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Keywords: otindag sandy land, species richness, grassland restoration, species replacement, vegetation succession

Citation: Dou P, Miao Z, Wang J, Huang J, Gao Q, Wang K and Wang K (2023) The key to temperate savanna restoration is to increase plant species richness reasonably. Front. Environ. Sci. 11:1112779. doi: 10.3389/fenvs.2023.1112779

Received: 30 November 2022; Accepted: 04 January 2023;
Published: 13 January 2023.

Edited by:

Wang Junfeng, Northeast Normal University, China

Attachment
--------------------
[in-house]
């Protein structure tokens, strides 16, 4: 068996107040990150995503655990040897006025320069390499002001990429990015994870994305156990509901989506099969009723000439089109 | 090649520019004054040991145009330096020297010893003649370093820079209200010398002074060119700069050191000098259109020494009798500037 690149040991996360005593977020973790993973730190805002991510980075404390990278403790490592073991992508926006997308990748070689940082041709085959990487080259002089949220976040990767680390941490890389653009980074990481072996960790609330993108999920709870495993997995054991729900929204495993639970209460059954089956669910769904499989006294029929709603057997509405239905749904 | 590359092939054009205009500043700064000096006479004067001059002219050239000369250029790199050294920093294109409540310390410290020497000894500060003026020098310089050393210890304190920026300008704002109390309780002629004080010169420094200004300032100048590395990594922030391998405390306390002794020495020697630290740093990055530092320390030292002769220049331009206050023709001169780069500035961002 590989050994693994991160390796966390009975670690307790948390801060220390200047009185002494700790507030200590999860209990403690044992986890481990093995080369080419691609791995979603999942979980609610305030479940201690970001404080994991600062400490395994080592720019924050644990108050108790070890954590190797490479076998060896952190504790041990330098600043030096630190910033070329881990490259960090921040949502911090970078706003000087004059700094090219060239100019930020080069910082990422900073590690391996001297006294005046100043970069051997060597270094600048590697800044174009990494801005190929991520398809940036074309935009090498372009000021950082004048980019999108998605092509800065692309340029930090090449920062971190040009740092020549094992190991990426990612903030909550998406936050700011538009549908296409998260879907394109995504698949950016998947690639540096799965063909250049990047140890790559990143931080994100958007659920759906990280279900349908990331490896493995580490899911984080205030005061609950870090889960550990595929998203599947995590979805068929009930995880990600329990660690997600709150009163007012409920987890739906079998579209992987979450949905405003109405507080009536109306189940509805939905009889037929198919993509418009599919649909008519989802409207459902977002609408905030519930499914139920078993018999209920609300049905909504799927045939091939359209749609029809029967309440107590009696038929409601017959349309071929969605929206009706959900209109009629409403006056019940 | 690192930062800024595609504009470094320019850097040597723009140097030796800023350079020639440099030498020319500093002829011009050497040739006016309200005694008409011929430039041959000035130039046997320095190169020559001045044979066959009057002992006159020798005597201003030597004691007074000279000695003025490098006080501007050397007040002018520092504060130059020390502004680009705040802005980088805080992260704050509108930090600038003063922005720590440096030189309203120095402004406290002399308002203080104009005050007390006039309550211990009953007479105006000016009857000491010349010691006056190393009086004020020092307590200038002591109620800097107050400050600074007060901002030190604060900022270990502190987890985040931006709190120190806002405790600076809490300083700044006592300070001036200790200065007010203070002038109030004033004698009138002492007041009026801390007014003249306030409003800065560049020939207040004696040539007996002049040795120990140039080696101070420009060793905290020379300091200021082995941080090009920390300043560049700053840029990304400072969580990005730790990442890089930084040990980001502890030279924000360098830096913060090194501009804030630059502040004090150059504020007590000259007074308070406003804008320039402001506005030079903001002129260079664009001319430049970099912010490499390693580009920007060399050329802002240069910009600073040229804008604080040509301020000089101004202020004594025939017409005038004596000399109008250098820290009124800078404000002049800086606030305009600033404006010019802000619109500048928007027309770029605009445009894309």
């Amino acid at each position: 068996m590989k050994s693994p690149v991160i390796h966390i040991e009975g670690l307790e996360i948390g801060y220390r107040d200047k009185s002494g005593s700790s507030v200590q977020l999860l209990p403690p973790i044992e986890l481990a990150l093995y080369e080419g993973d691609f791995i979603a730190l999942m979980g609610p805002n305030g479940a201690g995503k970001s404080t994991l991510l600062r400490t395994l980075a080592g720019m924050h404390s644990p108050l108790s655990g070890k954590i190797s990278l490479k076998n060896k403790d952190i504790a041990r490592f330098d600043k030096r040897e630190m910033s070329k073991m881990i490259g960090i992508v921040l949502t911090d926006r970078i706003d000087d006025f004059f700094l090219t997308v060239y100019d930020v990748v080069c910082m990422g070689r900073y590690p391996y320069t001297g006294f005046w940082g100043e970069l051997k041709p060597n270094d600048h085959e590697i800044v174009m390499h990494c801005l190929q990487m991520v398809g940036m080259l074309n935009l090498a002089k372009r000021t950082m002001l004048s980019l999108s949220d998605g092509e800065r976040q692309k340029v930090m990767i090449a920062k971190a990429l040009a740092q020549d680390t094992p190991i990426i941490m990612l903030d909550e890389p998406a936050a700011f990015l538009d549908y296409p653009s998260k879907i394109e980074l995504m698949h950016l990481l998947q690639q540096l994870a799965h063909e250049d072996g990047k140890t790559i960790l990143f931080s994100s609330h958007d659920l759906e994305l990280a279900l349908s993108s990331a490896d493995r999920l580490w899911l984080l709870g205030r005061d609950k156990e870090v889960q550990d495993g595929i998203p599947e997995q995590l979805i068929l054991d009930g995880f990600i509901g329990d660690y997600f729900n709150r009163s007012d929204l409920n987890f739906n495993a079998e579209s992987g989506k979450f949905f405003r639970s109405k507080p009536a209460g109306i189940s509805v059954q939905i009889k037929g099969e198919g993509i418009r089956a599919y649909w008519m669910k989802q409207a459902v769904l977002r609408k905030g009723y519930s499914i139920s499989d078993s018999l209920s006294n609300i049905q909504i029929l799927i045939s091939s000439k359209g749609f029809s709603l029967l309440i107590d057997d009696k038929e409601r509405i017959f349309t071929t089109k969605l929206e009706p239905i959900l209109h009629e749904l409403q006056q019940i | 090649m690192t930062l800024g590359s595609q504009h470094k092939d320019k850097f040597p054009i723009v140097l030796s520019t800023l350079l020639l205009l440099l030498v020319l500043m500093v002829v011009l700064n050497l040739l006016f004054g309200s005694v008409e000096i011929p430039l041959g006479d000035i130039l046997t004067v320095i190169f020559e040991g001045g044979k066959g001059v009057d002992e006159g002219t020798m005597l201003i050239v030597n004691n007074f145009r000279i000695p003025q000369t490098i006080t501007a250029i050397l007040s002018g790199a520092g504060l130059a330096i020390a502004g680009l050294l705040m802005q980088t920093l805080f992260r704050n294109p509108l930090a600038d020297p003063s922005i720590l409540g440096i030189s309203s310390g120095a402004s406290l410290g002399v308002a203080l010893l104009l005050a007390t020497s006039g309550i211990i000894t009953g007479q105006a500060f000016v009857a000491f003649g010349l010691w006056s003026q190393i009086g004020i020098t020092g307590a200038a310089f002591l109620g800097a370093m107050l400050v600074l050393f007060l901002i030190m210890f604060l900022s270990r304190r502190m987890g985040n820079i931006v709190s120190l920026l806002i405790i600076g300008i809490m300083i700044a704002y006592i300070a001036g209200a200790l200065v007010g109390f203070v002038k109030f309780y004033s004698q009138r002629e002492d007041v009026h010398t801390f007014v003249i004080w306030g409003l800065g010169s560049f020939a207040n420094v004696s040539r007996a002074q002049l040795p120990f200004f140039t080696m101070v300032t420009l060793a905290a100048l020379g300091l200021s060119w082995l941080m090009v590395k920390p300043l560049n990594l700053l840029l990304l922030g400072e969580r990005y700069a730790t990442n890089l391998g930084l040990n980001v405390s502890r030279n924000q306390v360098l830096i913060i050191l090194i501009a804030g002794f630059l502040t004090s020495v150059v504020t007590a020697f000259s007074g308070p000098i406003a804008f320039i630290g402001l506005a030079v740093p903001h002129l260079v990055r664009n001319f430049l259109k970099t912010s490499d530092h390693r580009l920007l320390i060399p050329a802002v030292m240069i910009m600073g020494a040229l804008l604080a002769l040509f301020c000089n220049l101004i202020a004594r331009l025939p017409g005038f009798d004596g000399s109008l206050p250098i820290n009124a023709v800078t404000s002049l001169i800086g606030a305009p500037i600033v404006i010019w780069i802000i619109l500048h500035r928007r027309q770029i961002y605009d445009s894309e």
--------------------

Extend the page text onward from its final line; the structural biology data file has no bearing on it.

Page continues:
Reviewed by:

Xiaojing Qin, Henan Polytechnic University, China
Yanming Gong, Xinjiang Institute of Ecology and Geography (CAS), China

Copyright © 2023 Dou, Miao, Wang, Huang, Gao, Wang and Wang. This is an open-access article distributed under the terms of the Creative Commons Attribution License (CC BY). The use, distribution or reproduction in other forums is permitted, provided the original author(s) and the copyright owner(s) are credited and that the original publication in this journal is cited, in accordance with accepted academic practice. No use, distribution or reproduction is permitted which does not comply with these terms.

*Correspondence: Kun Wang,; Jie Wang,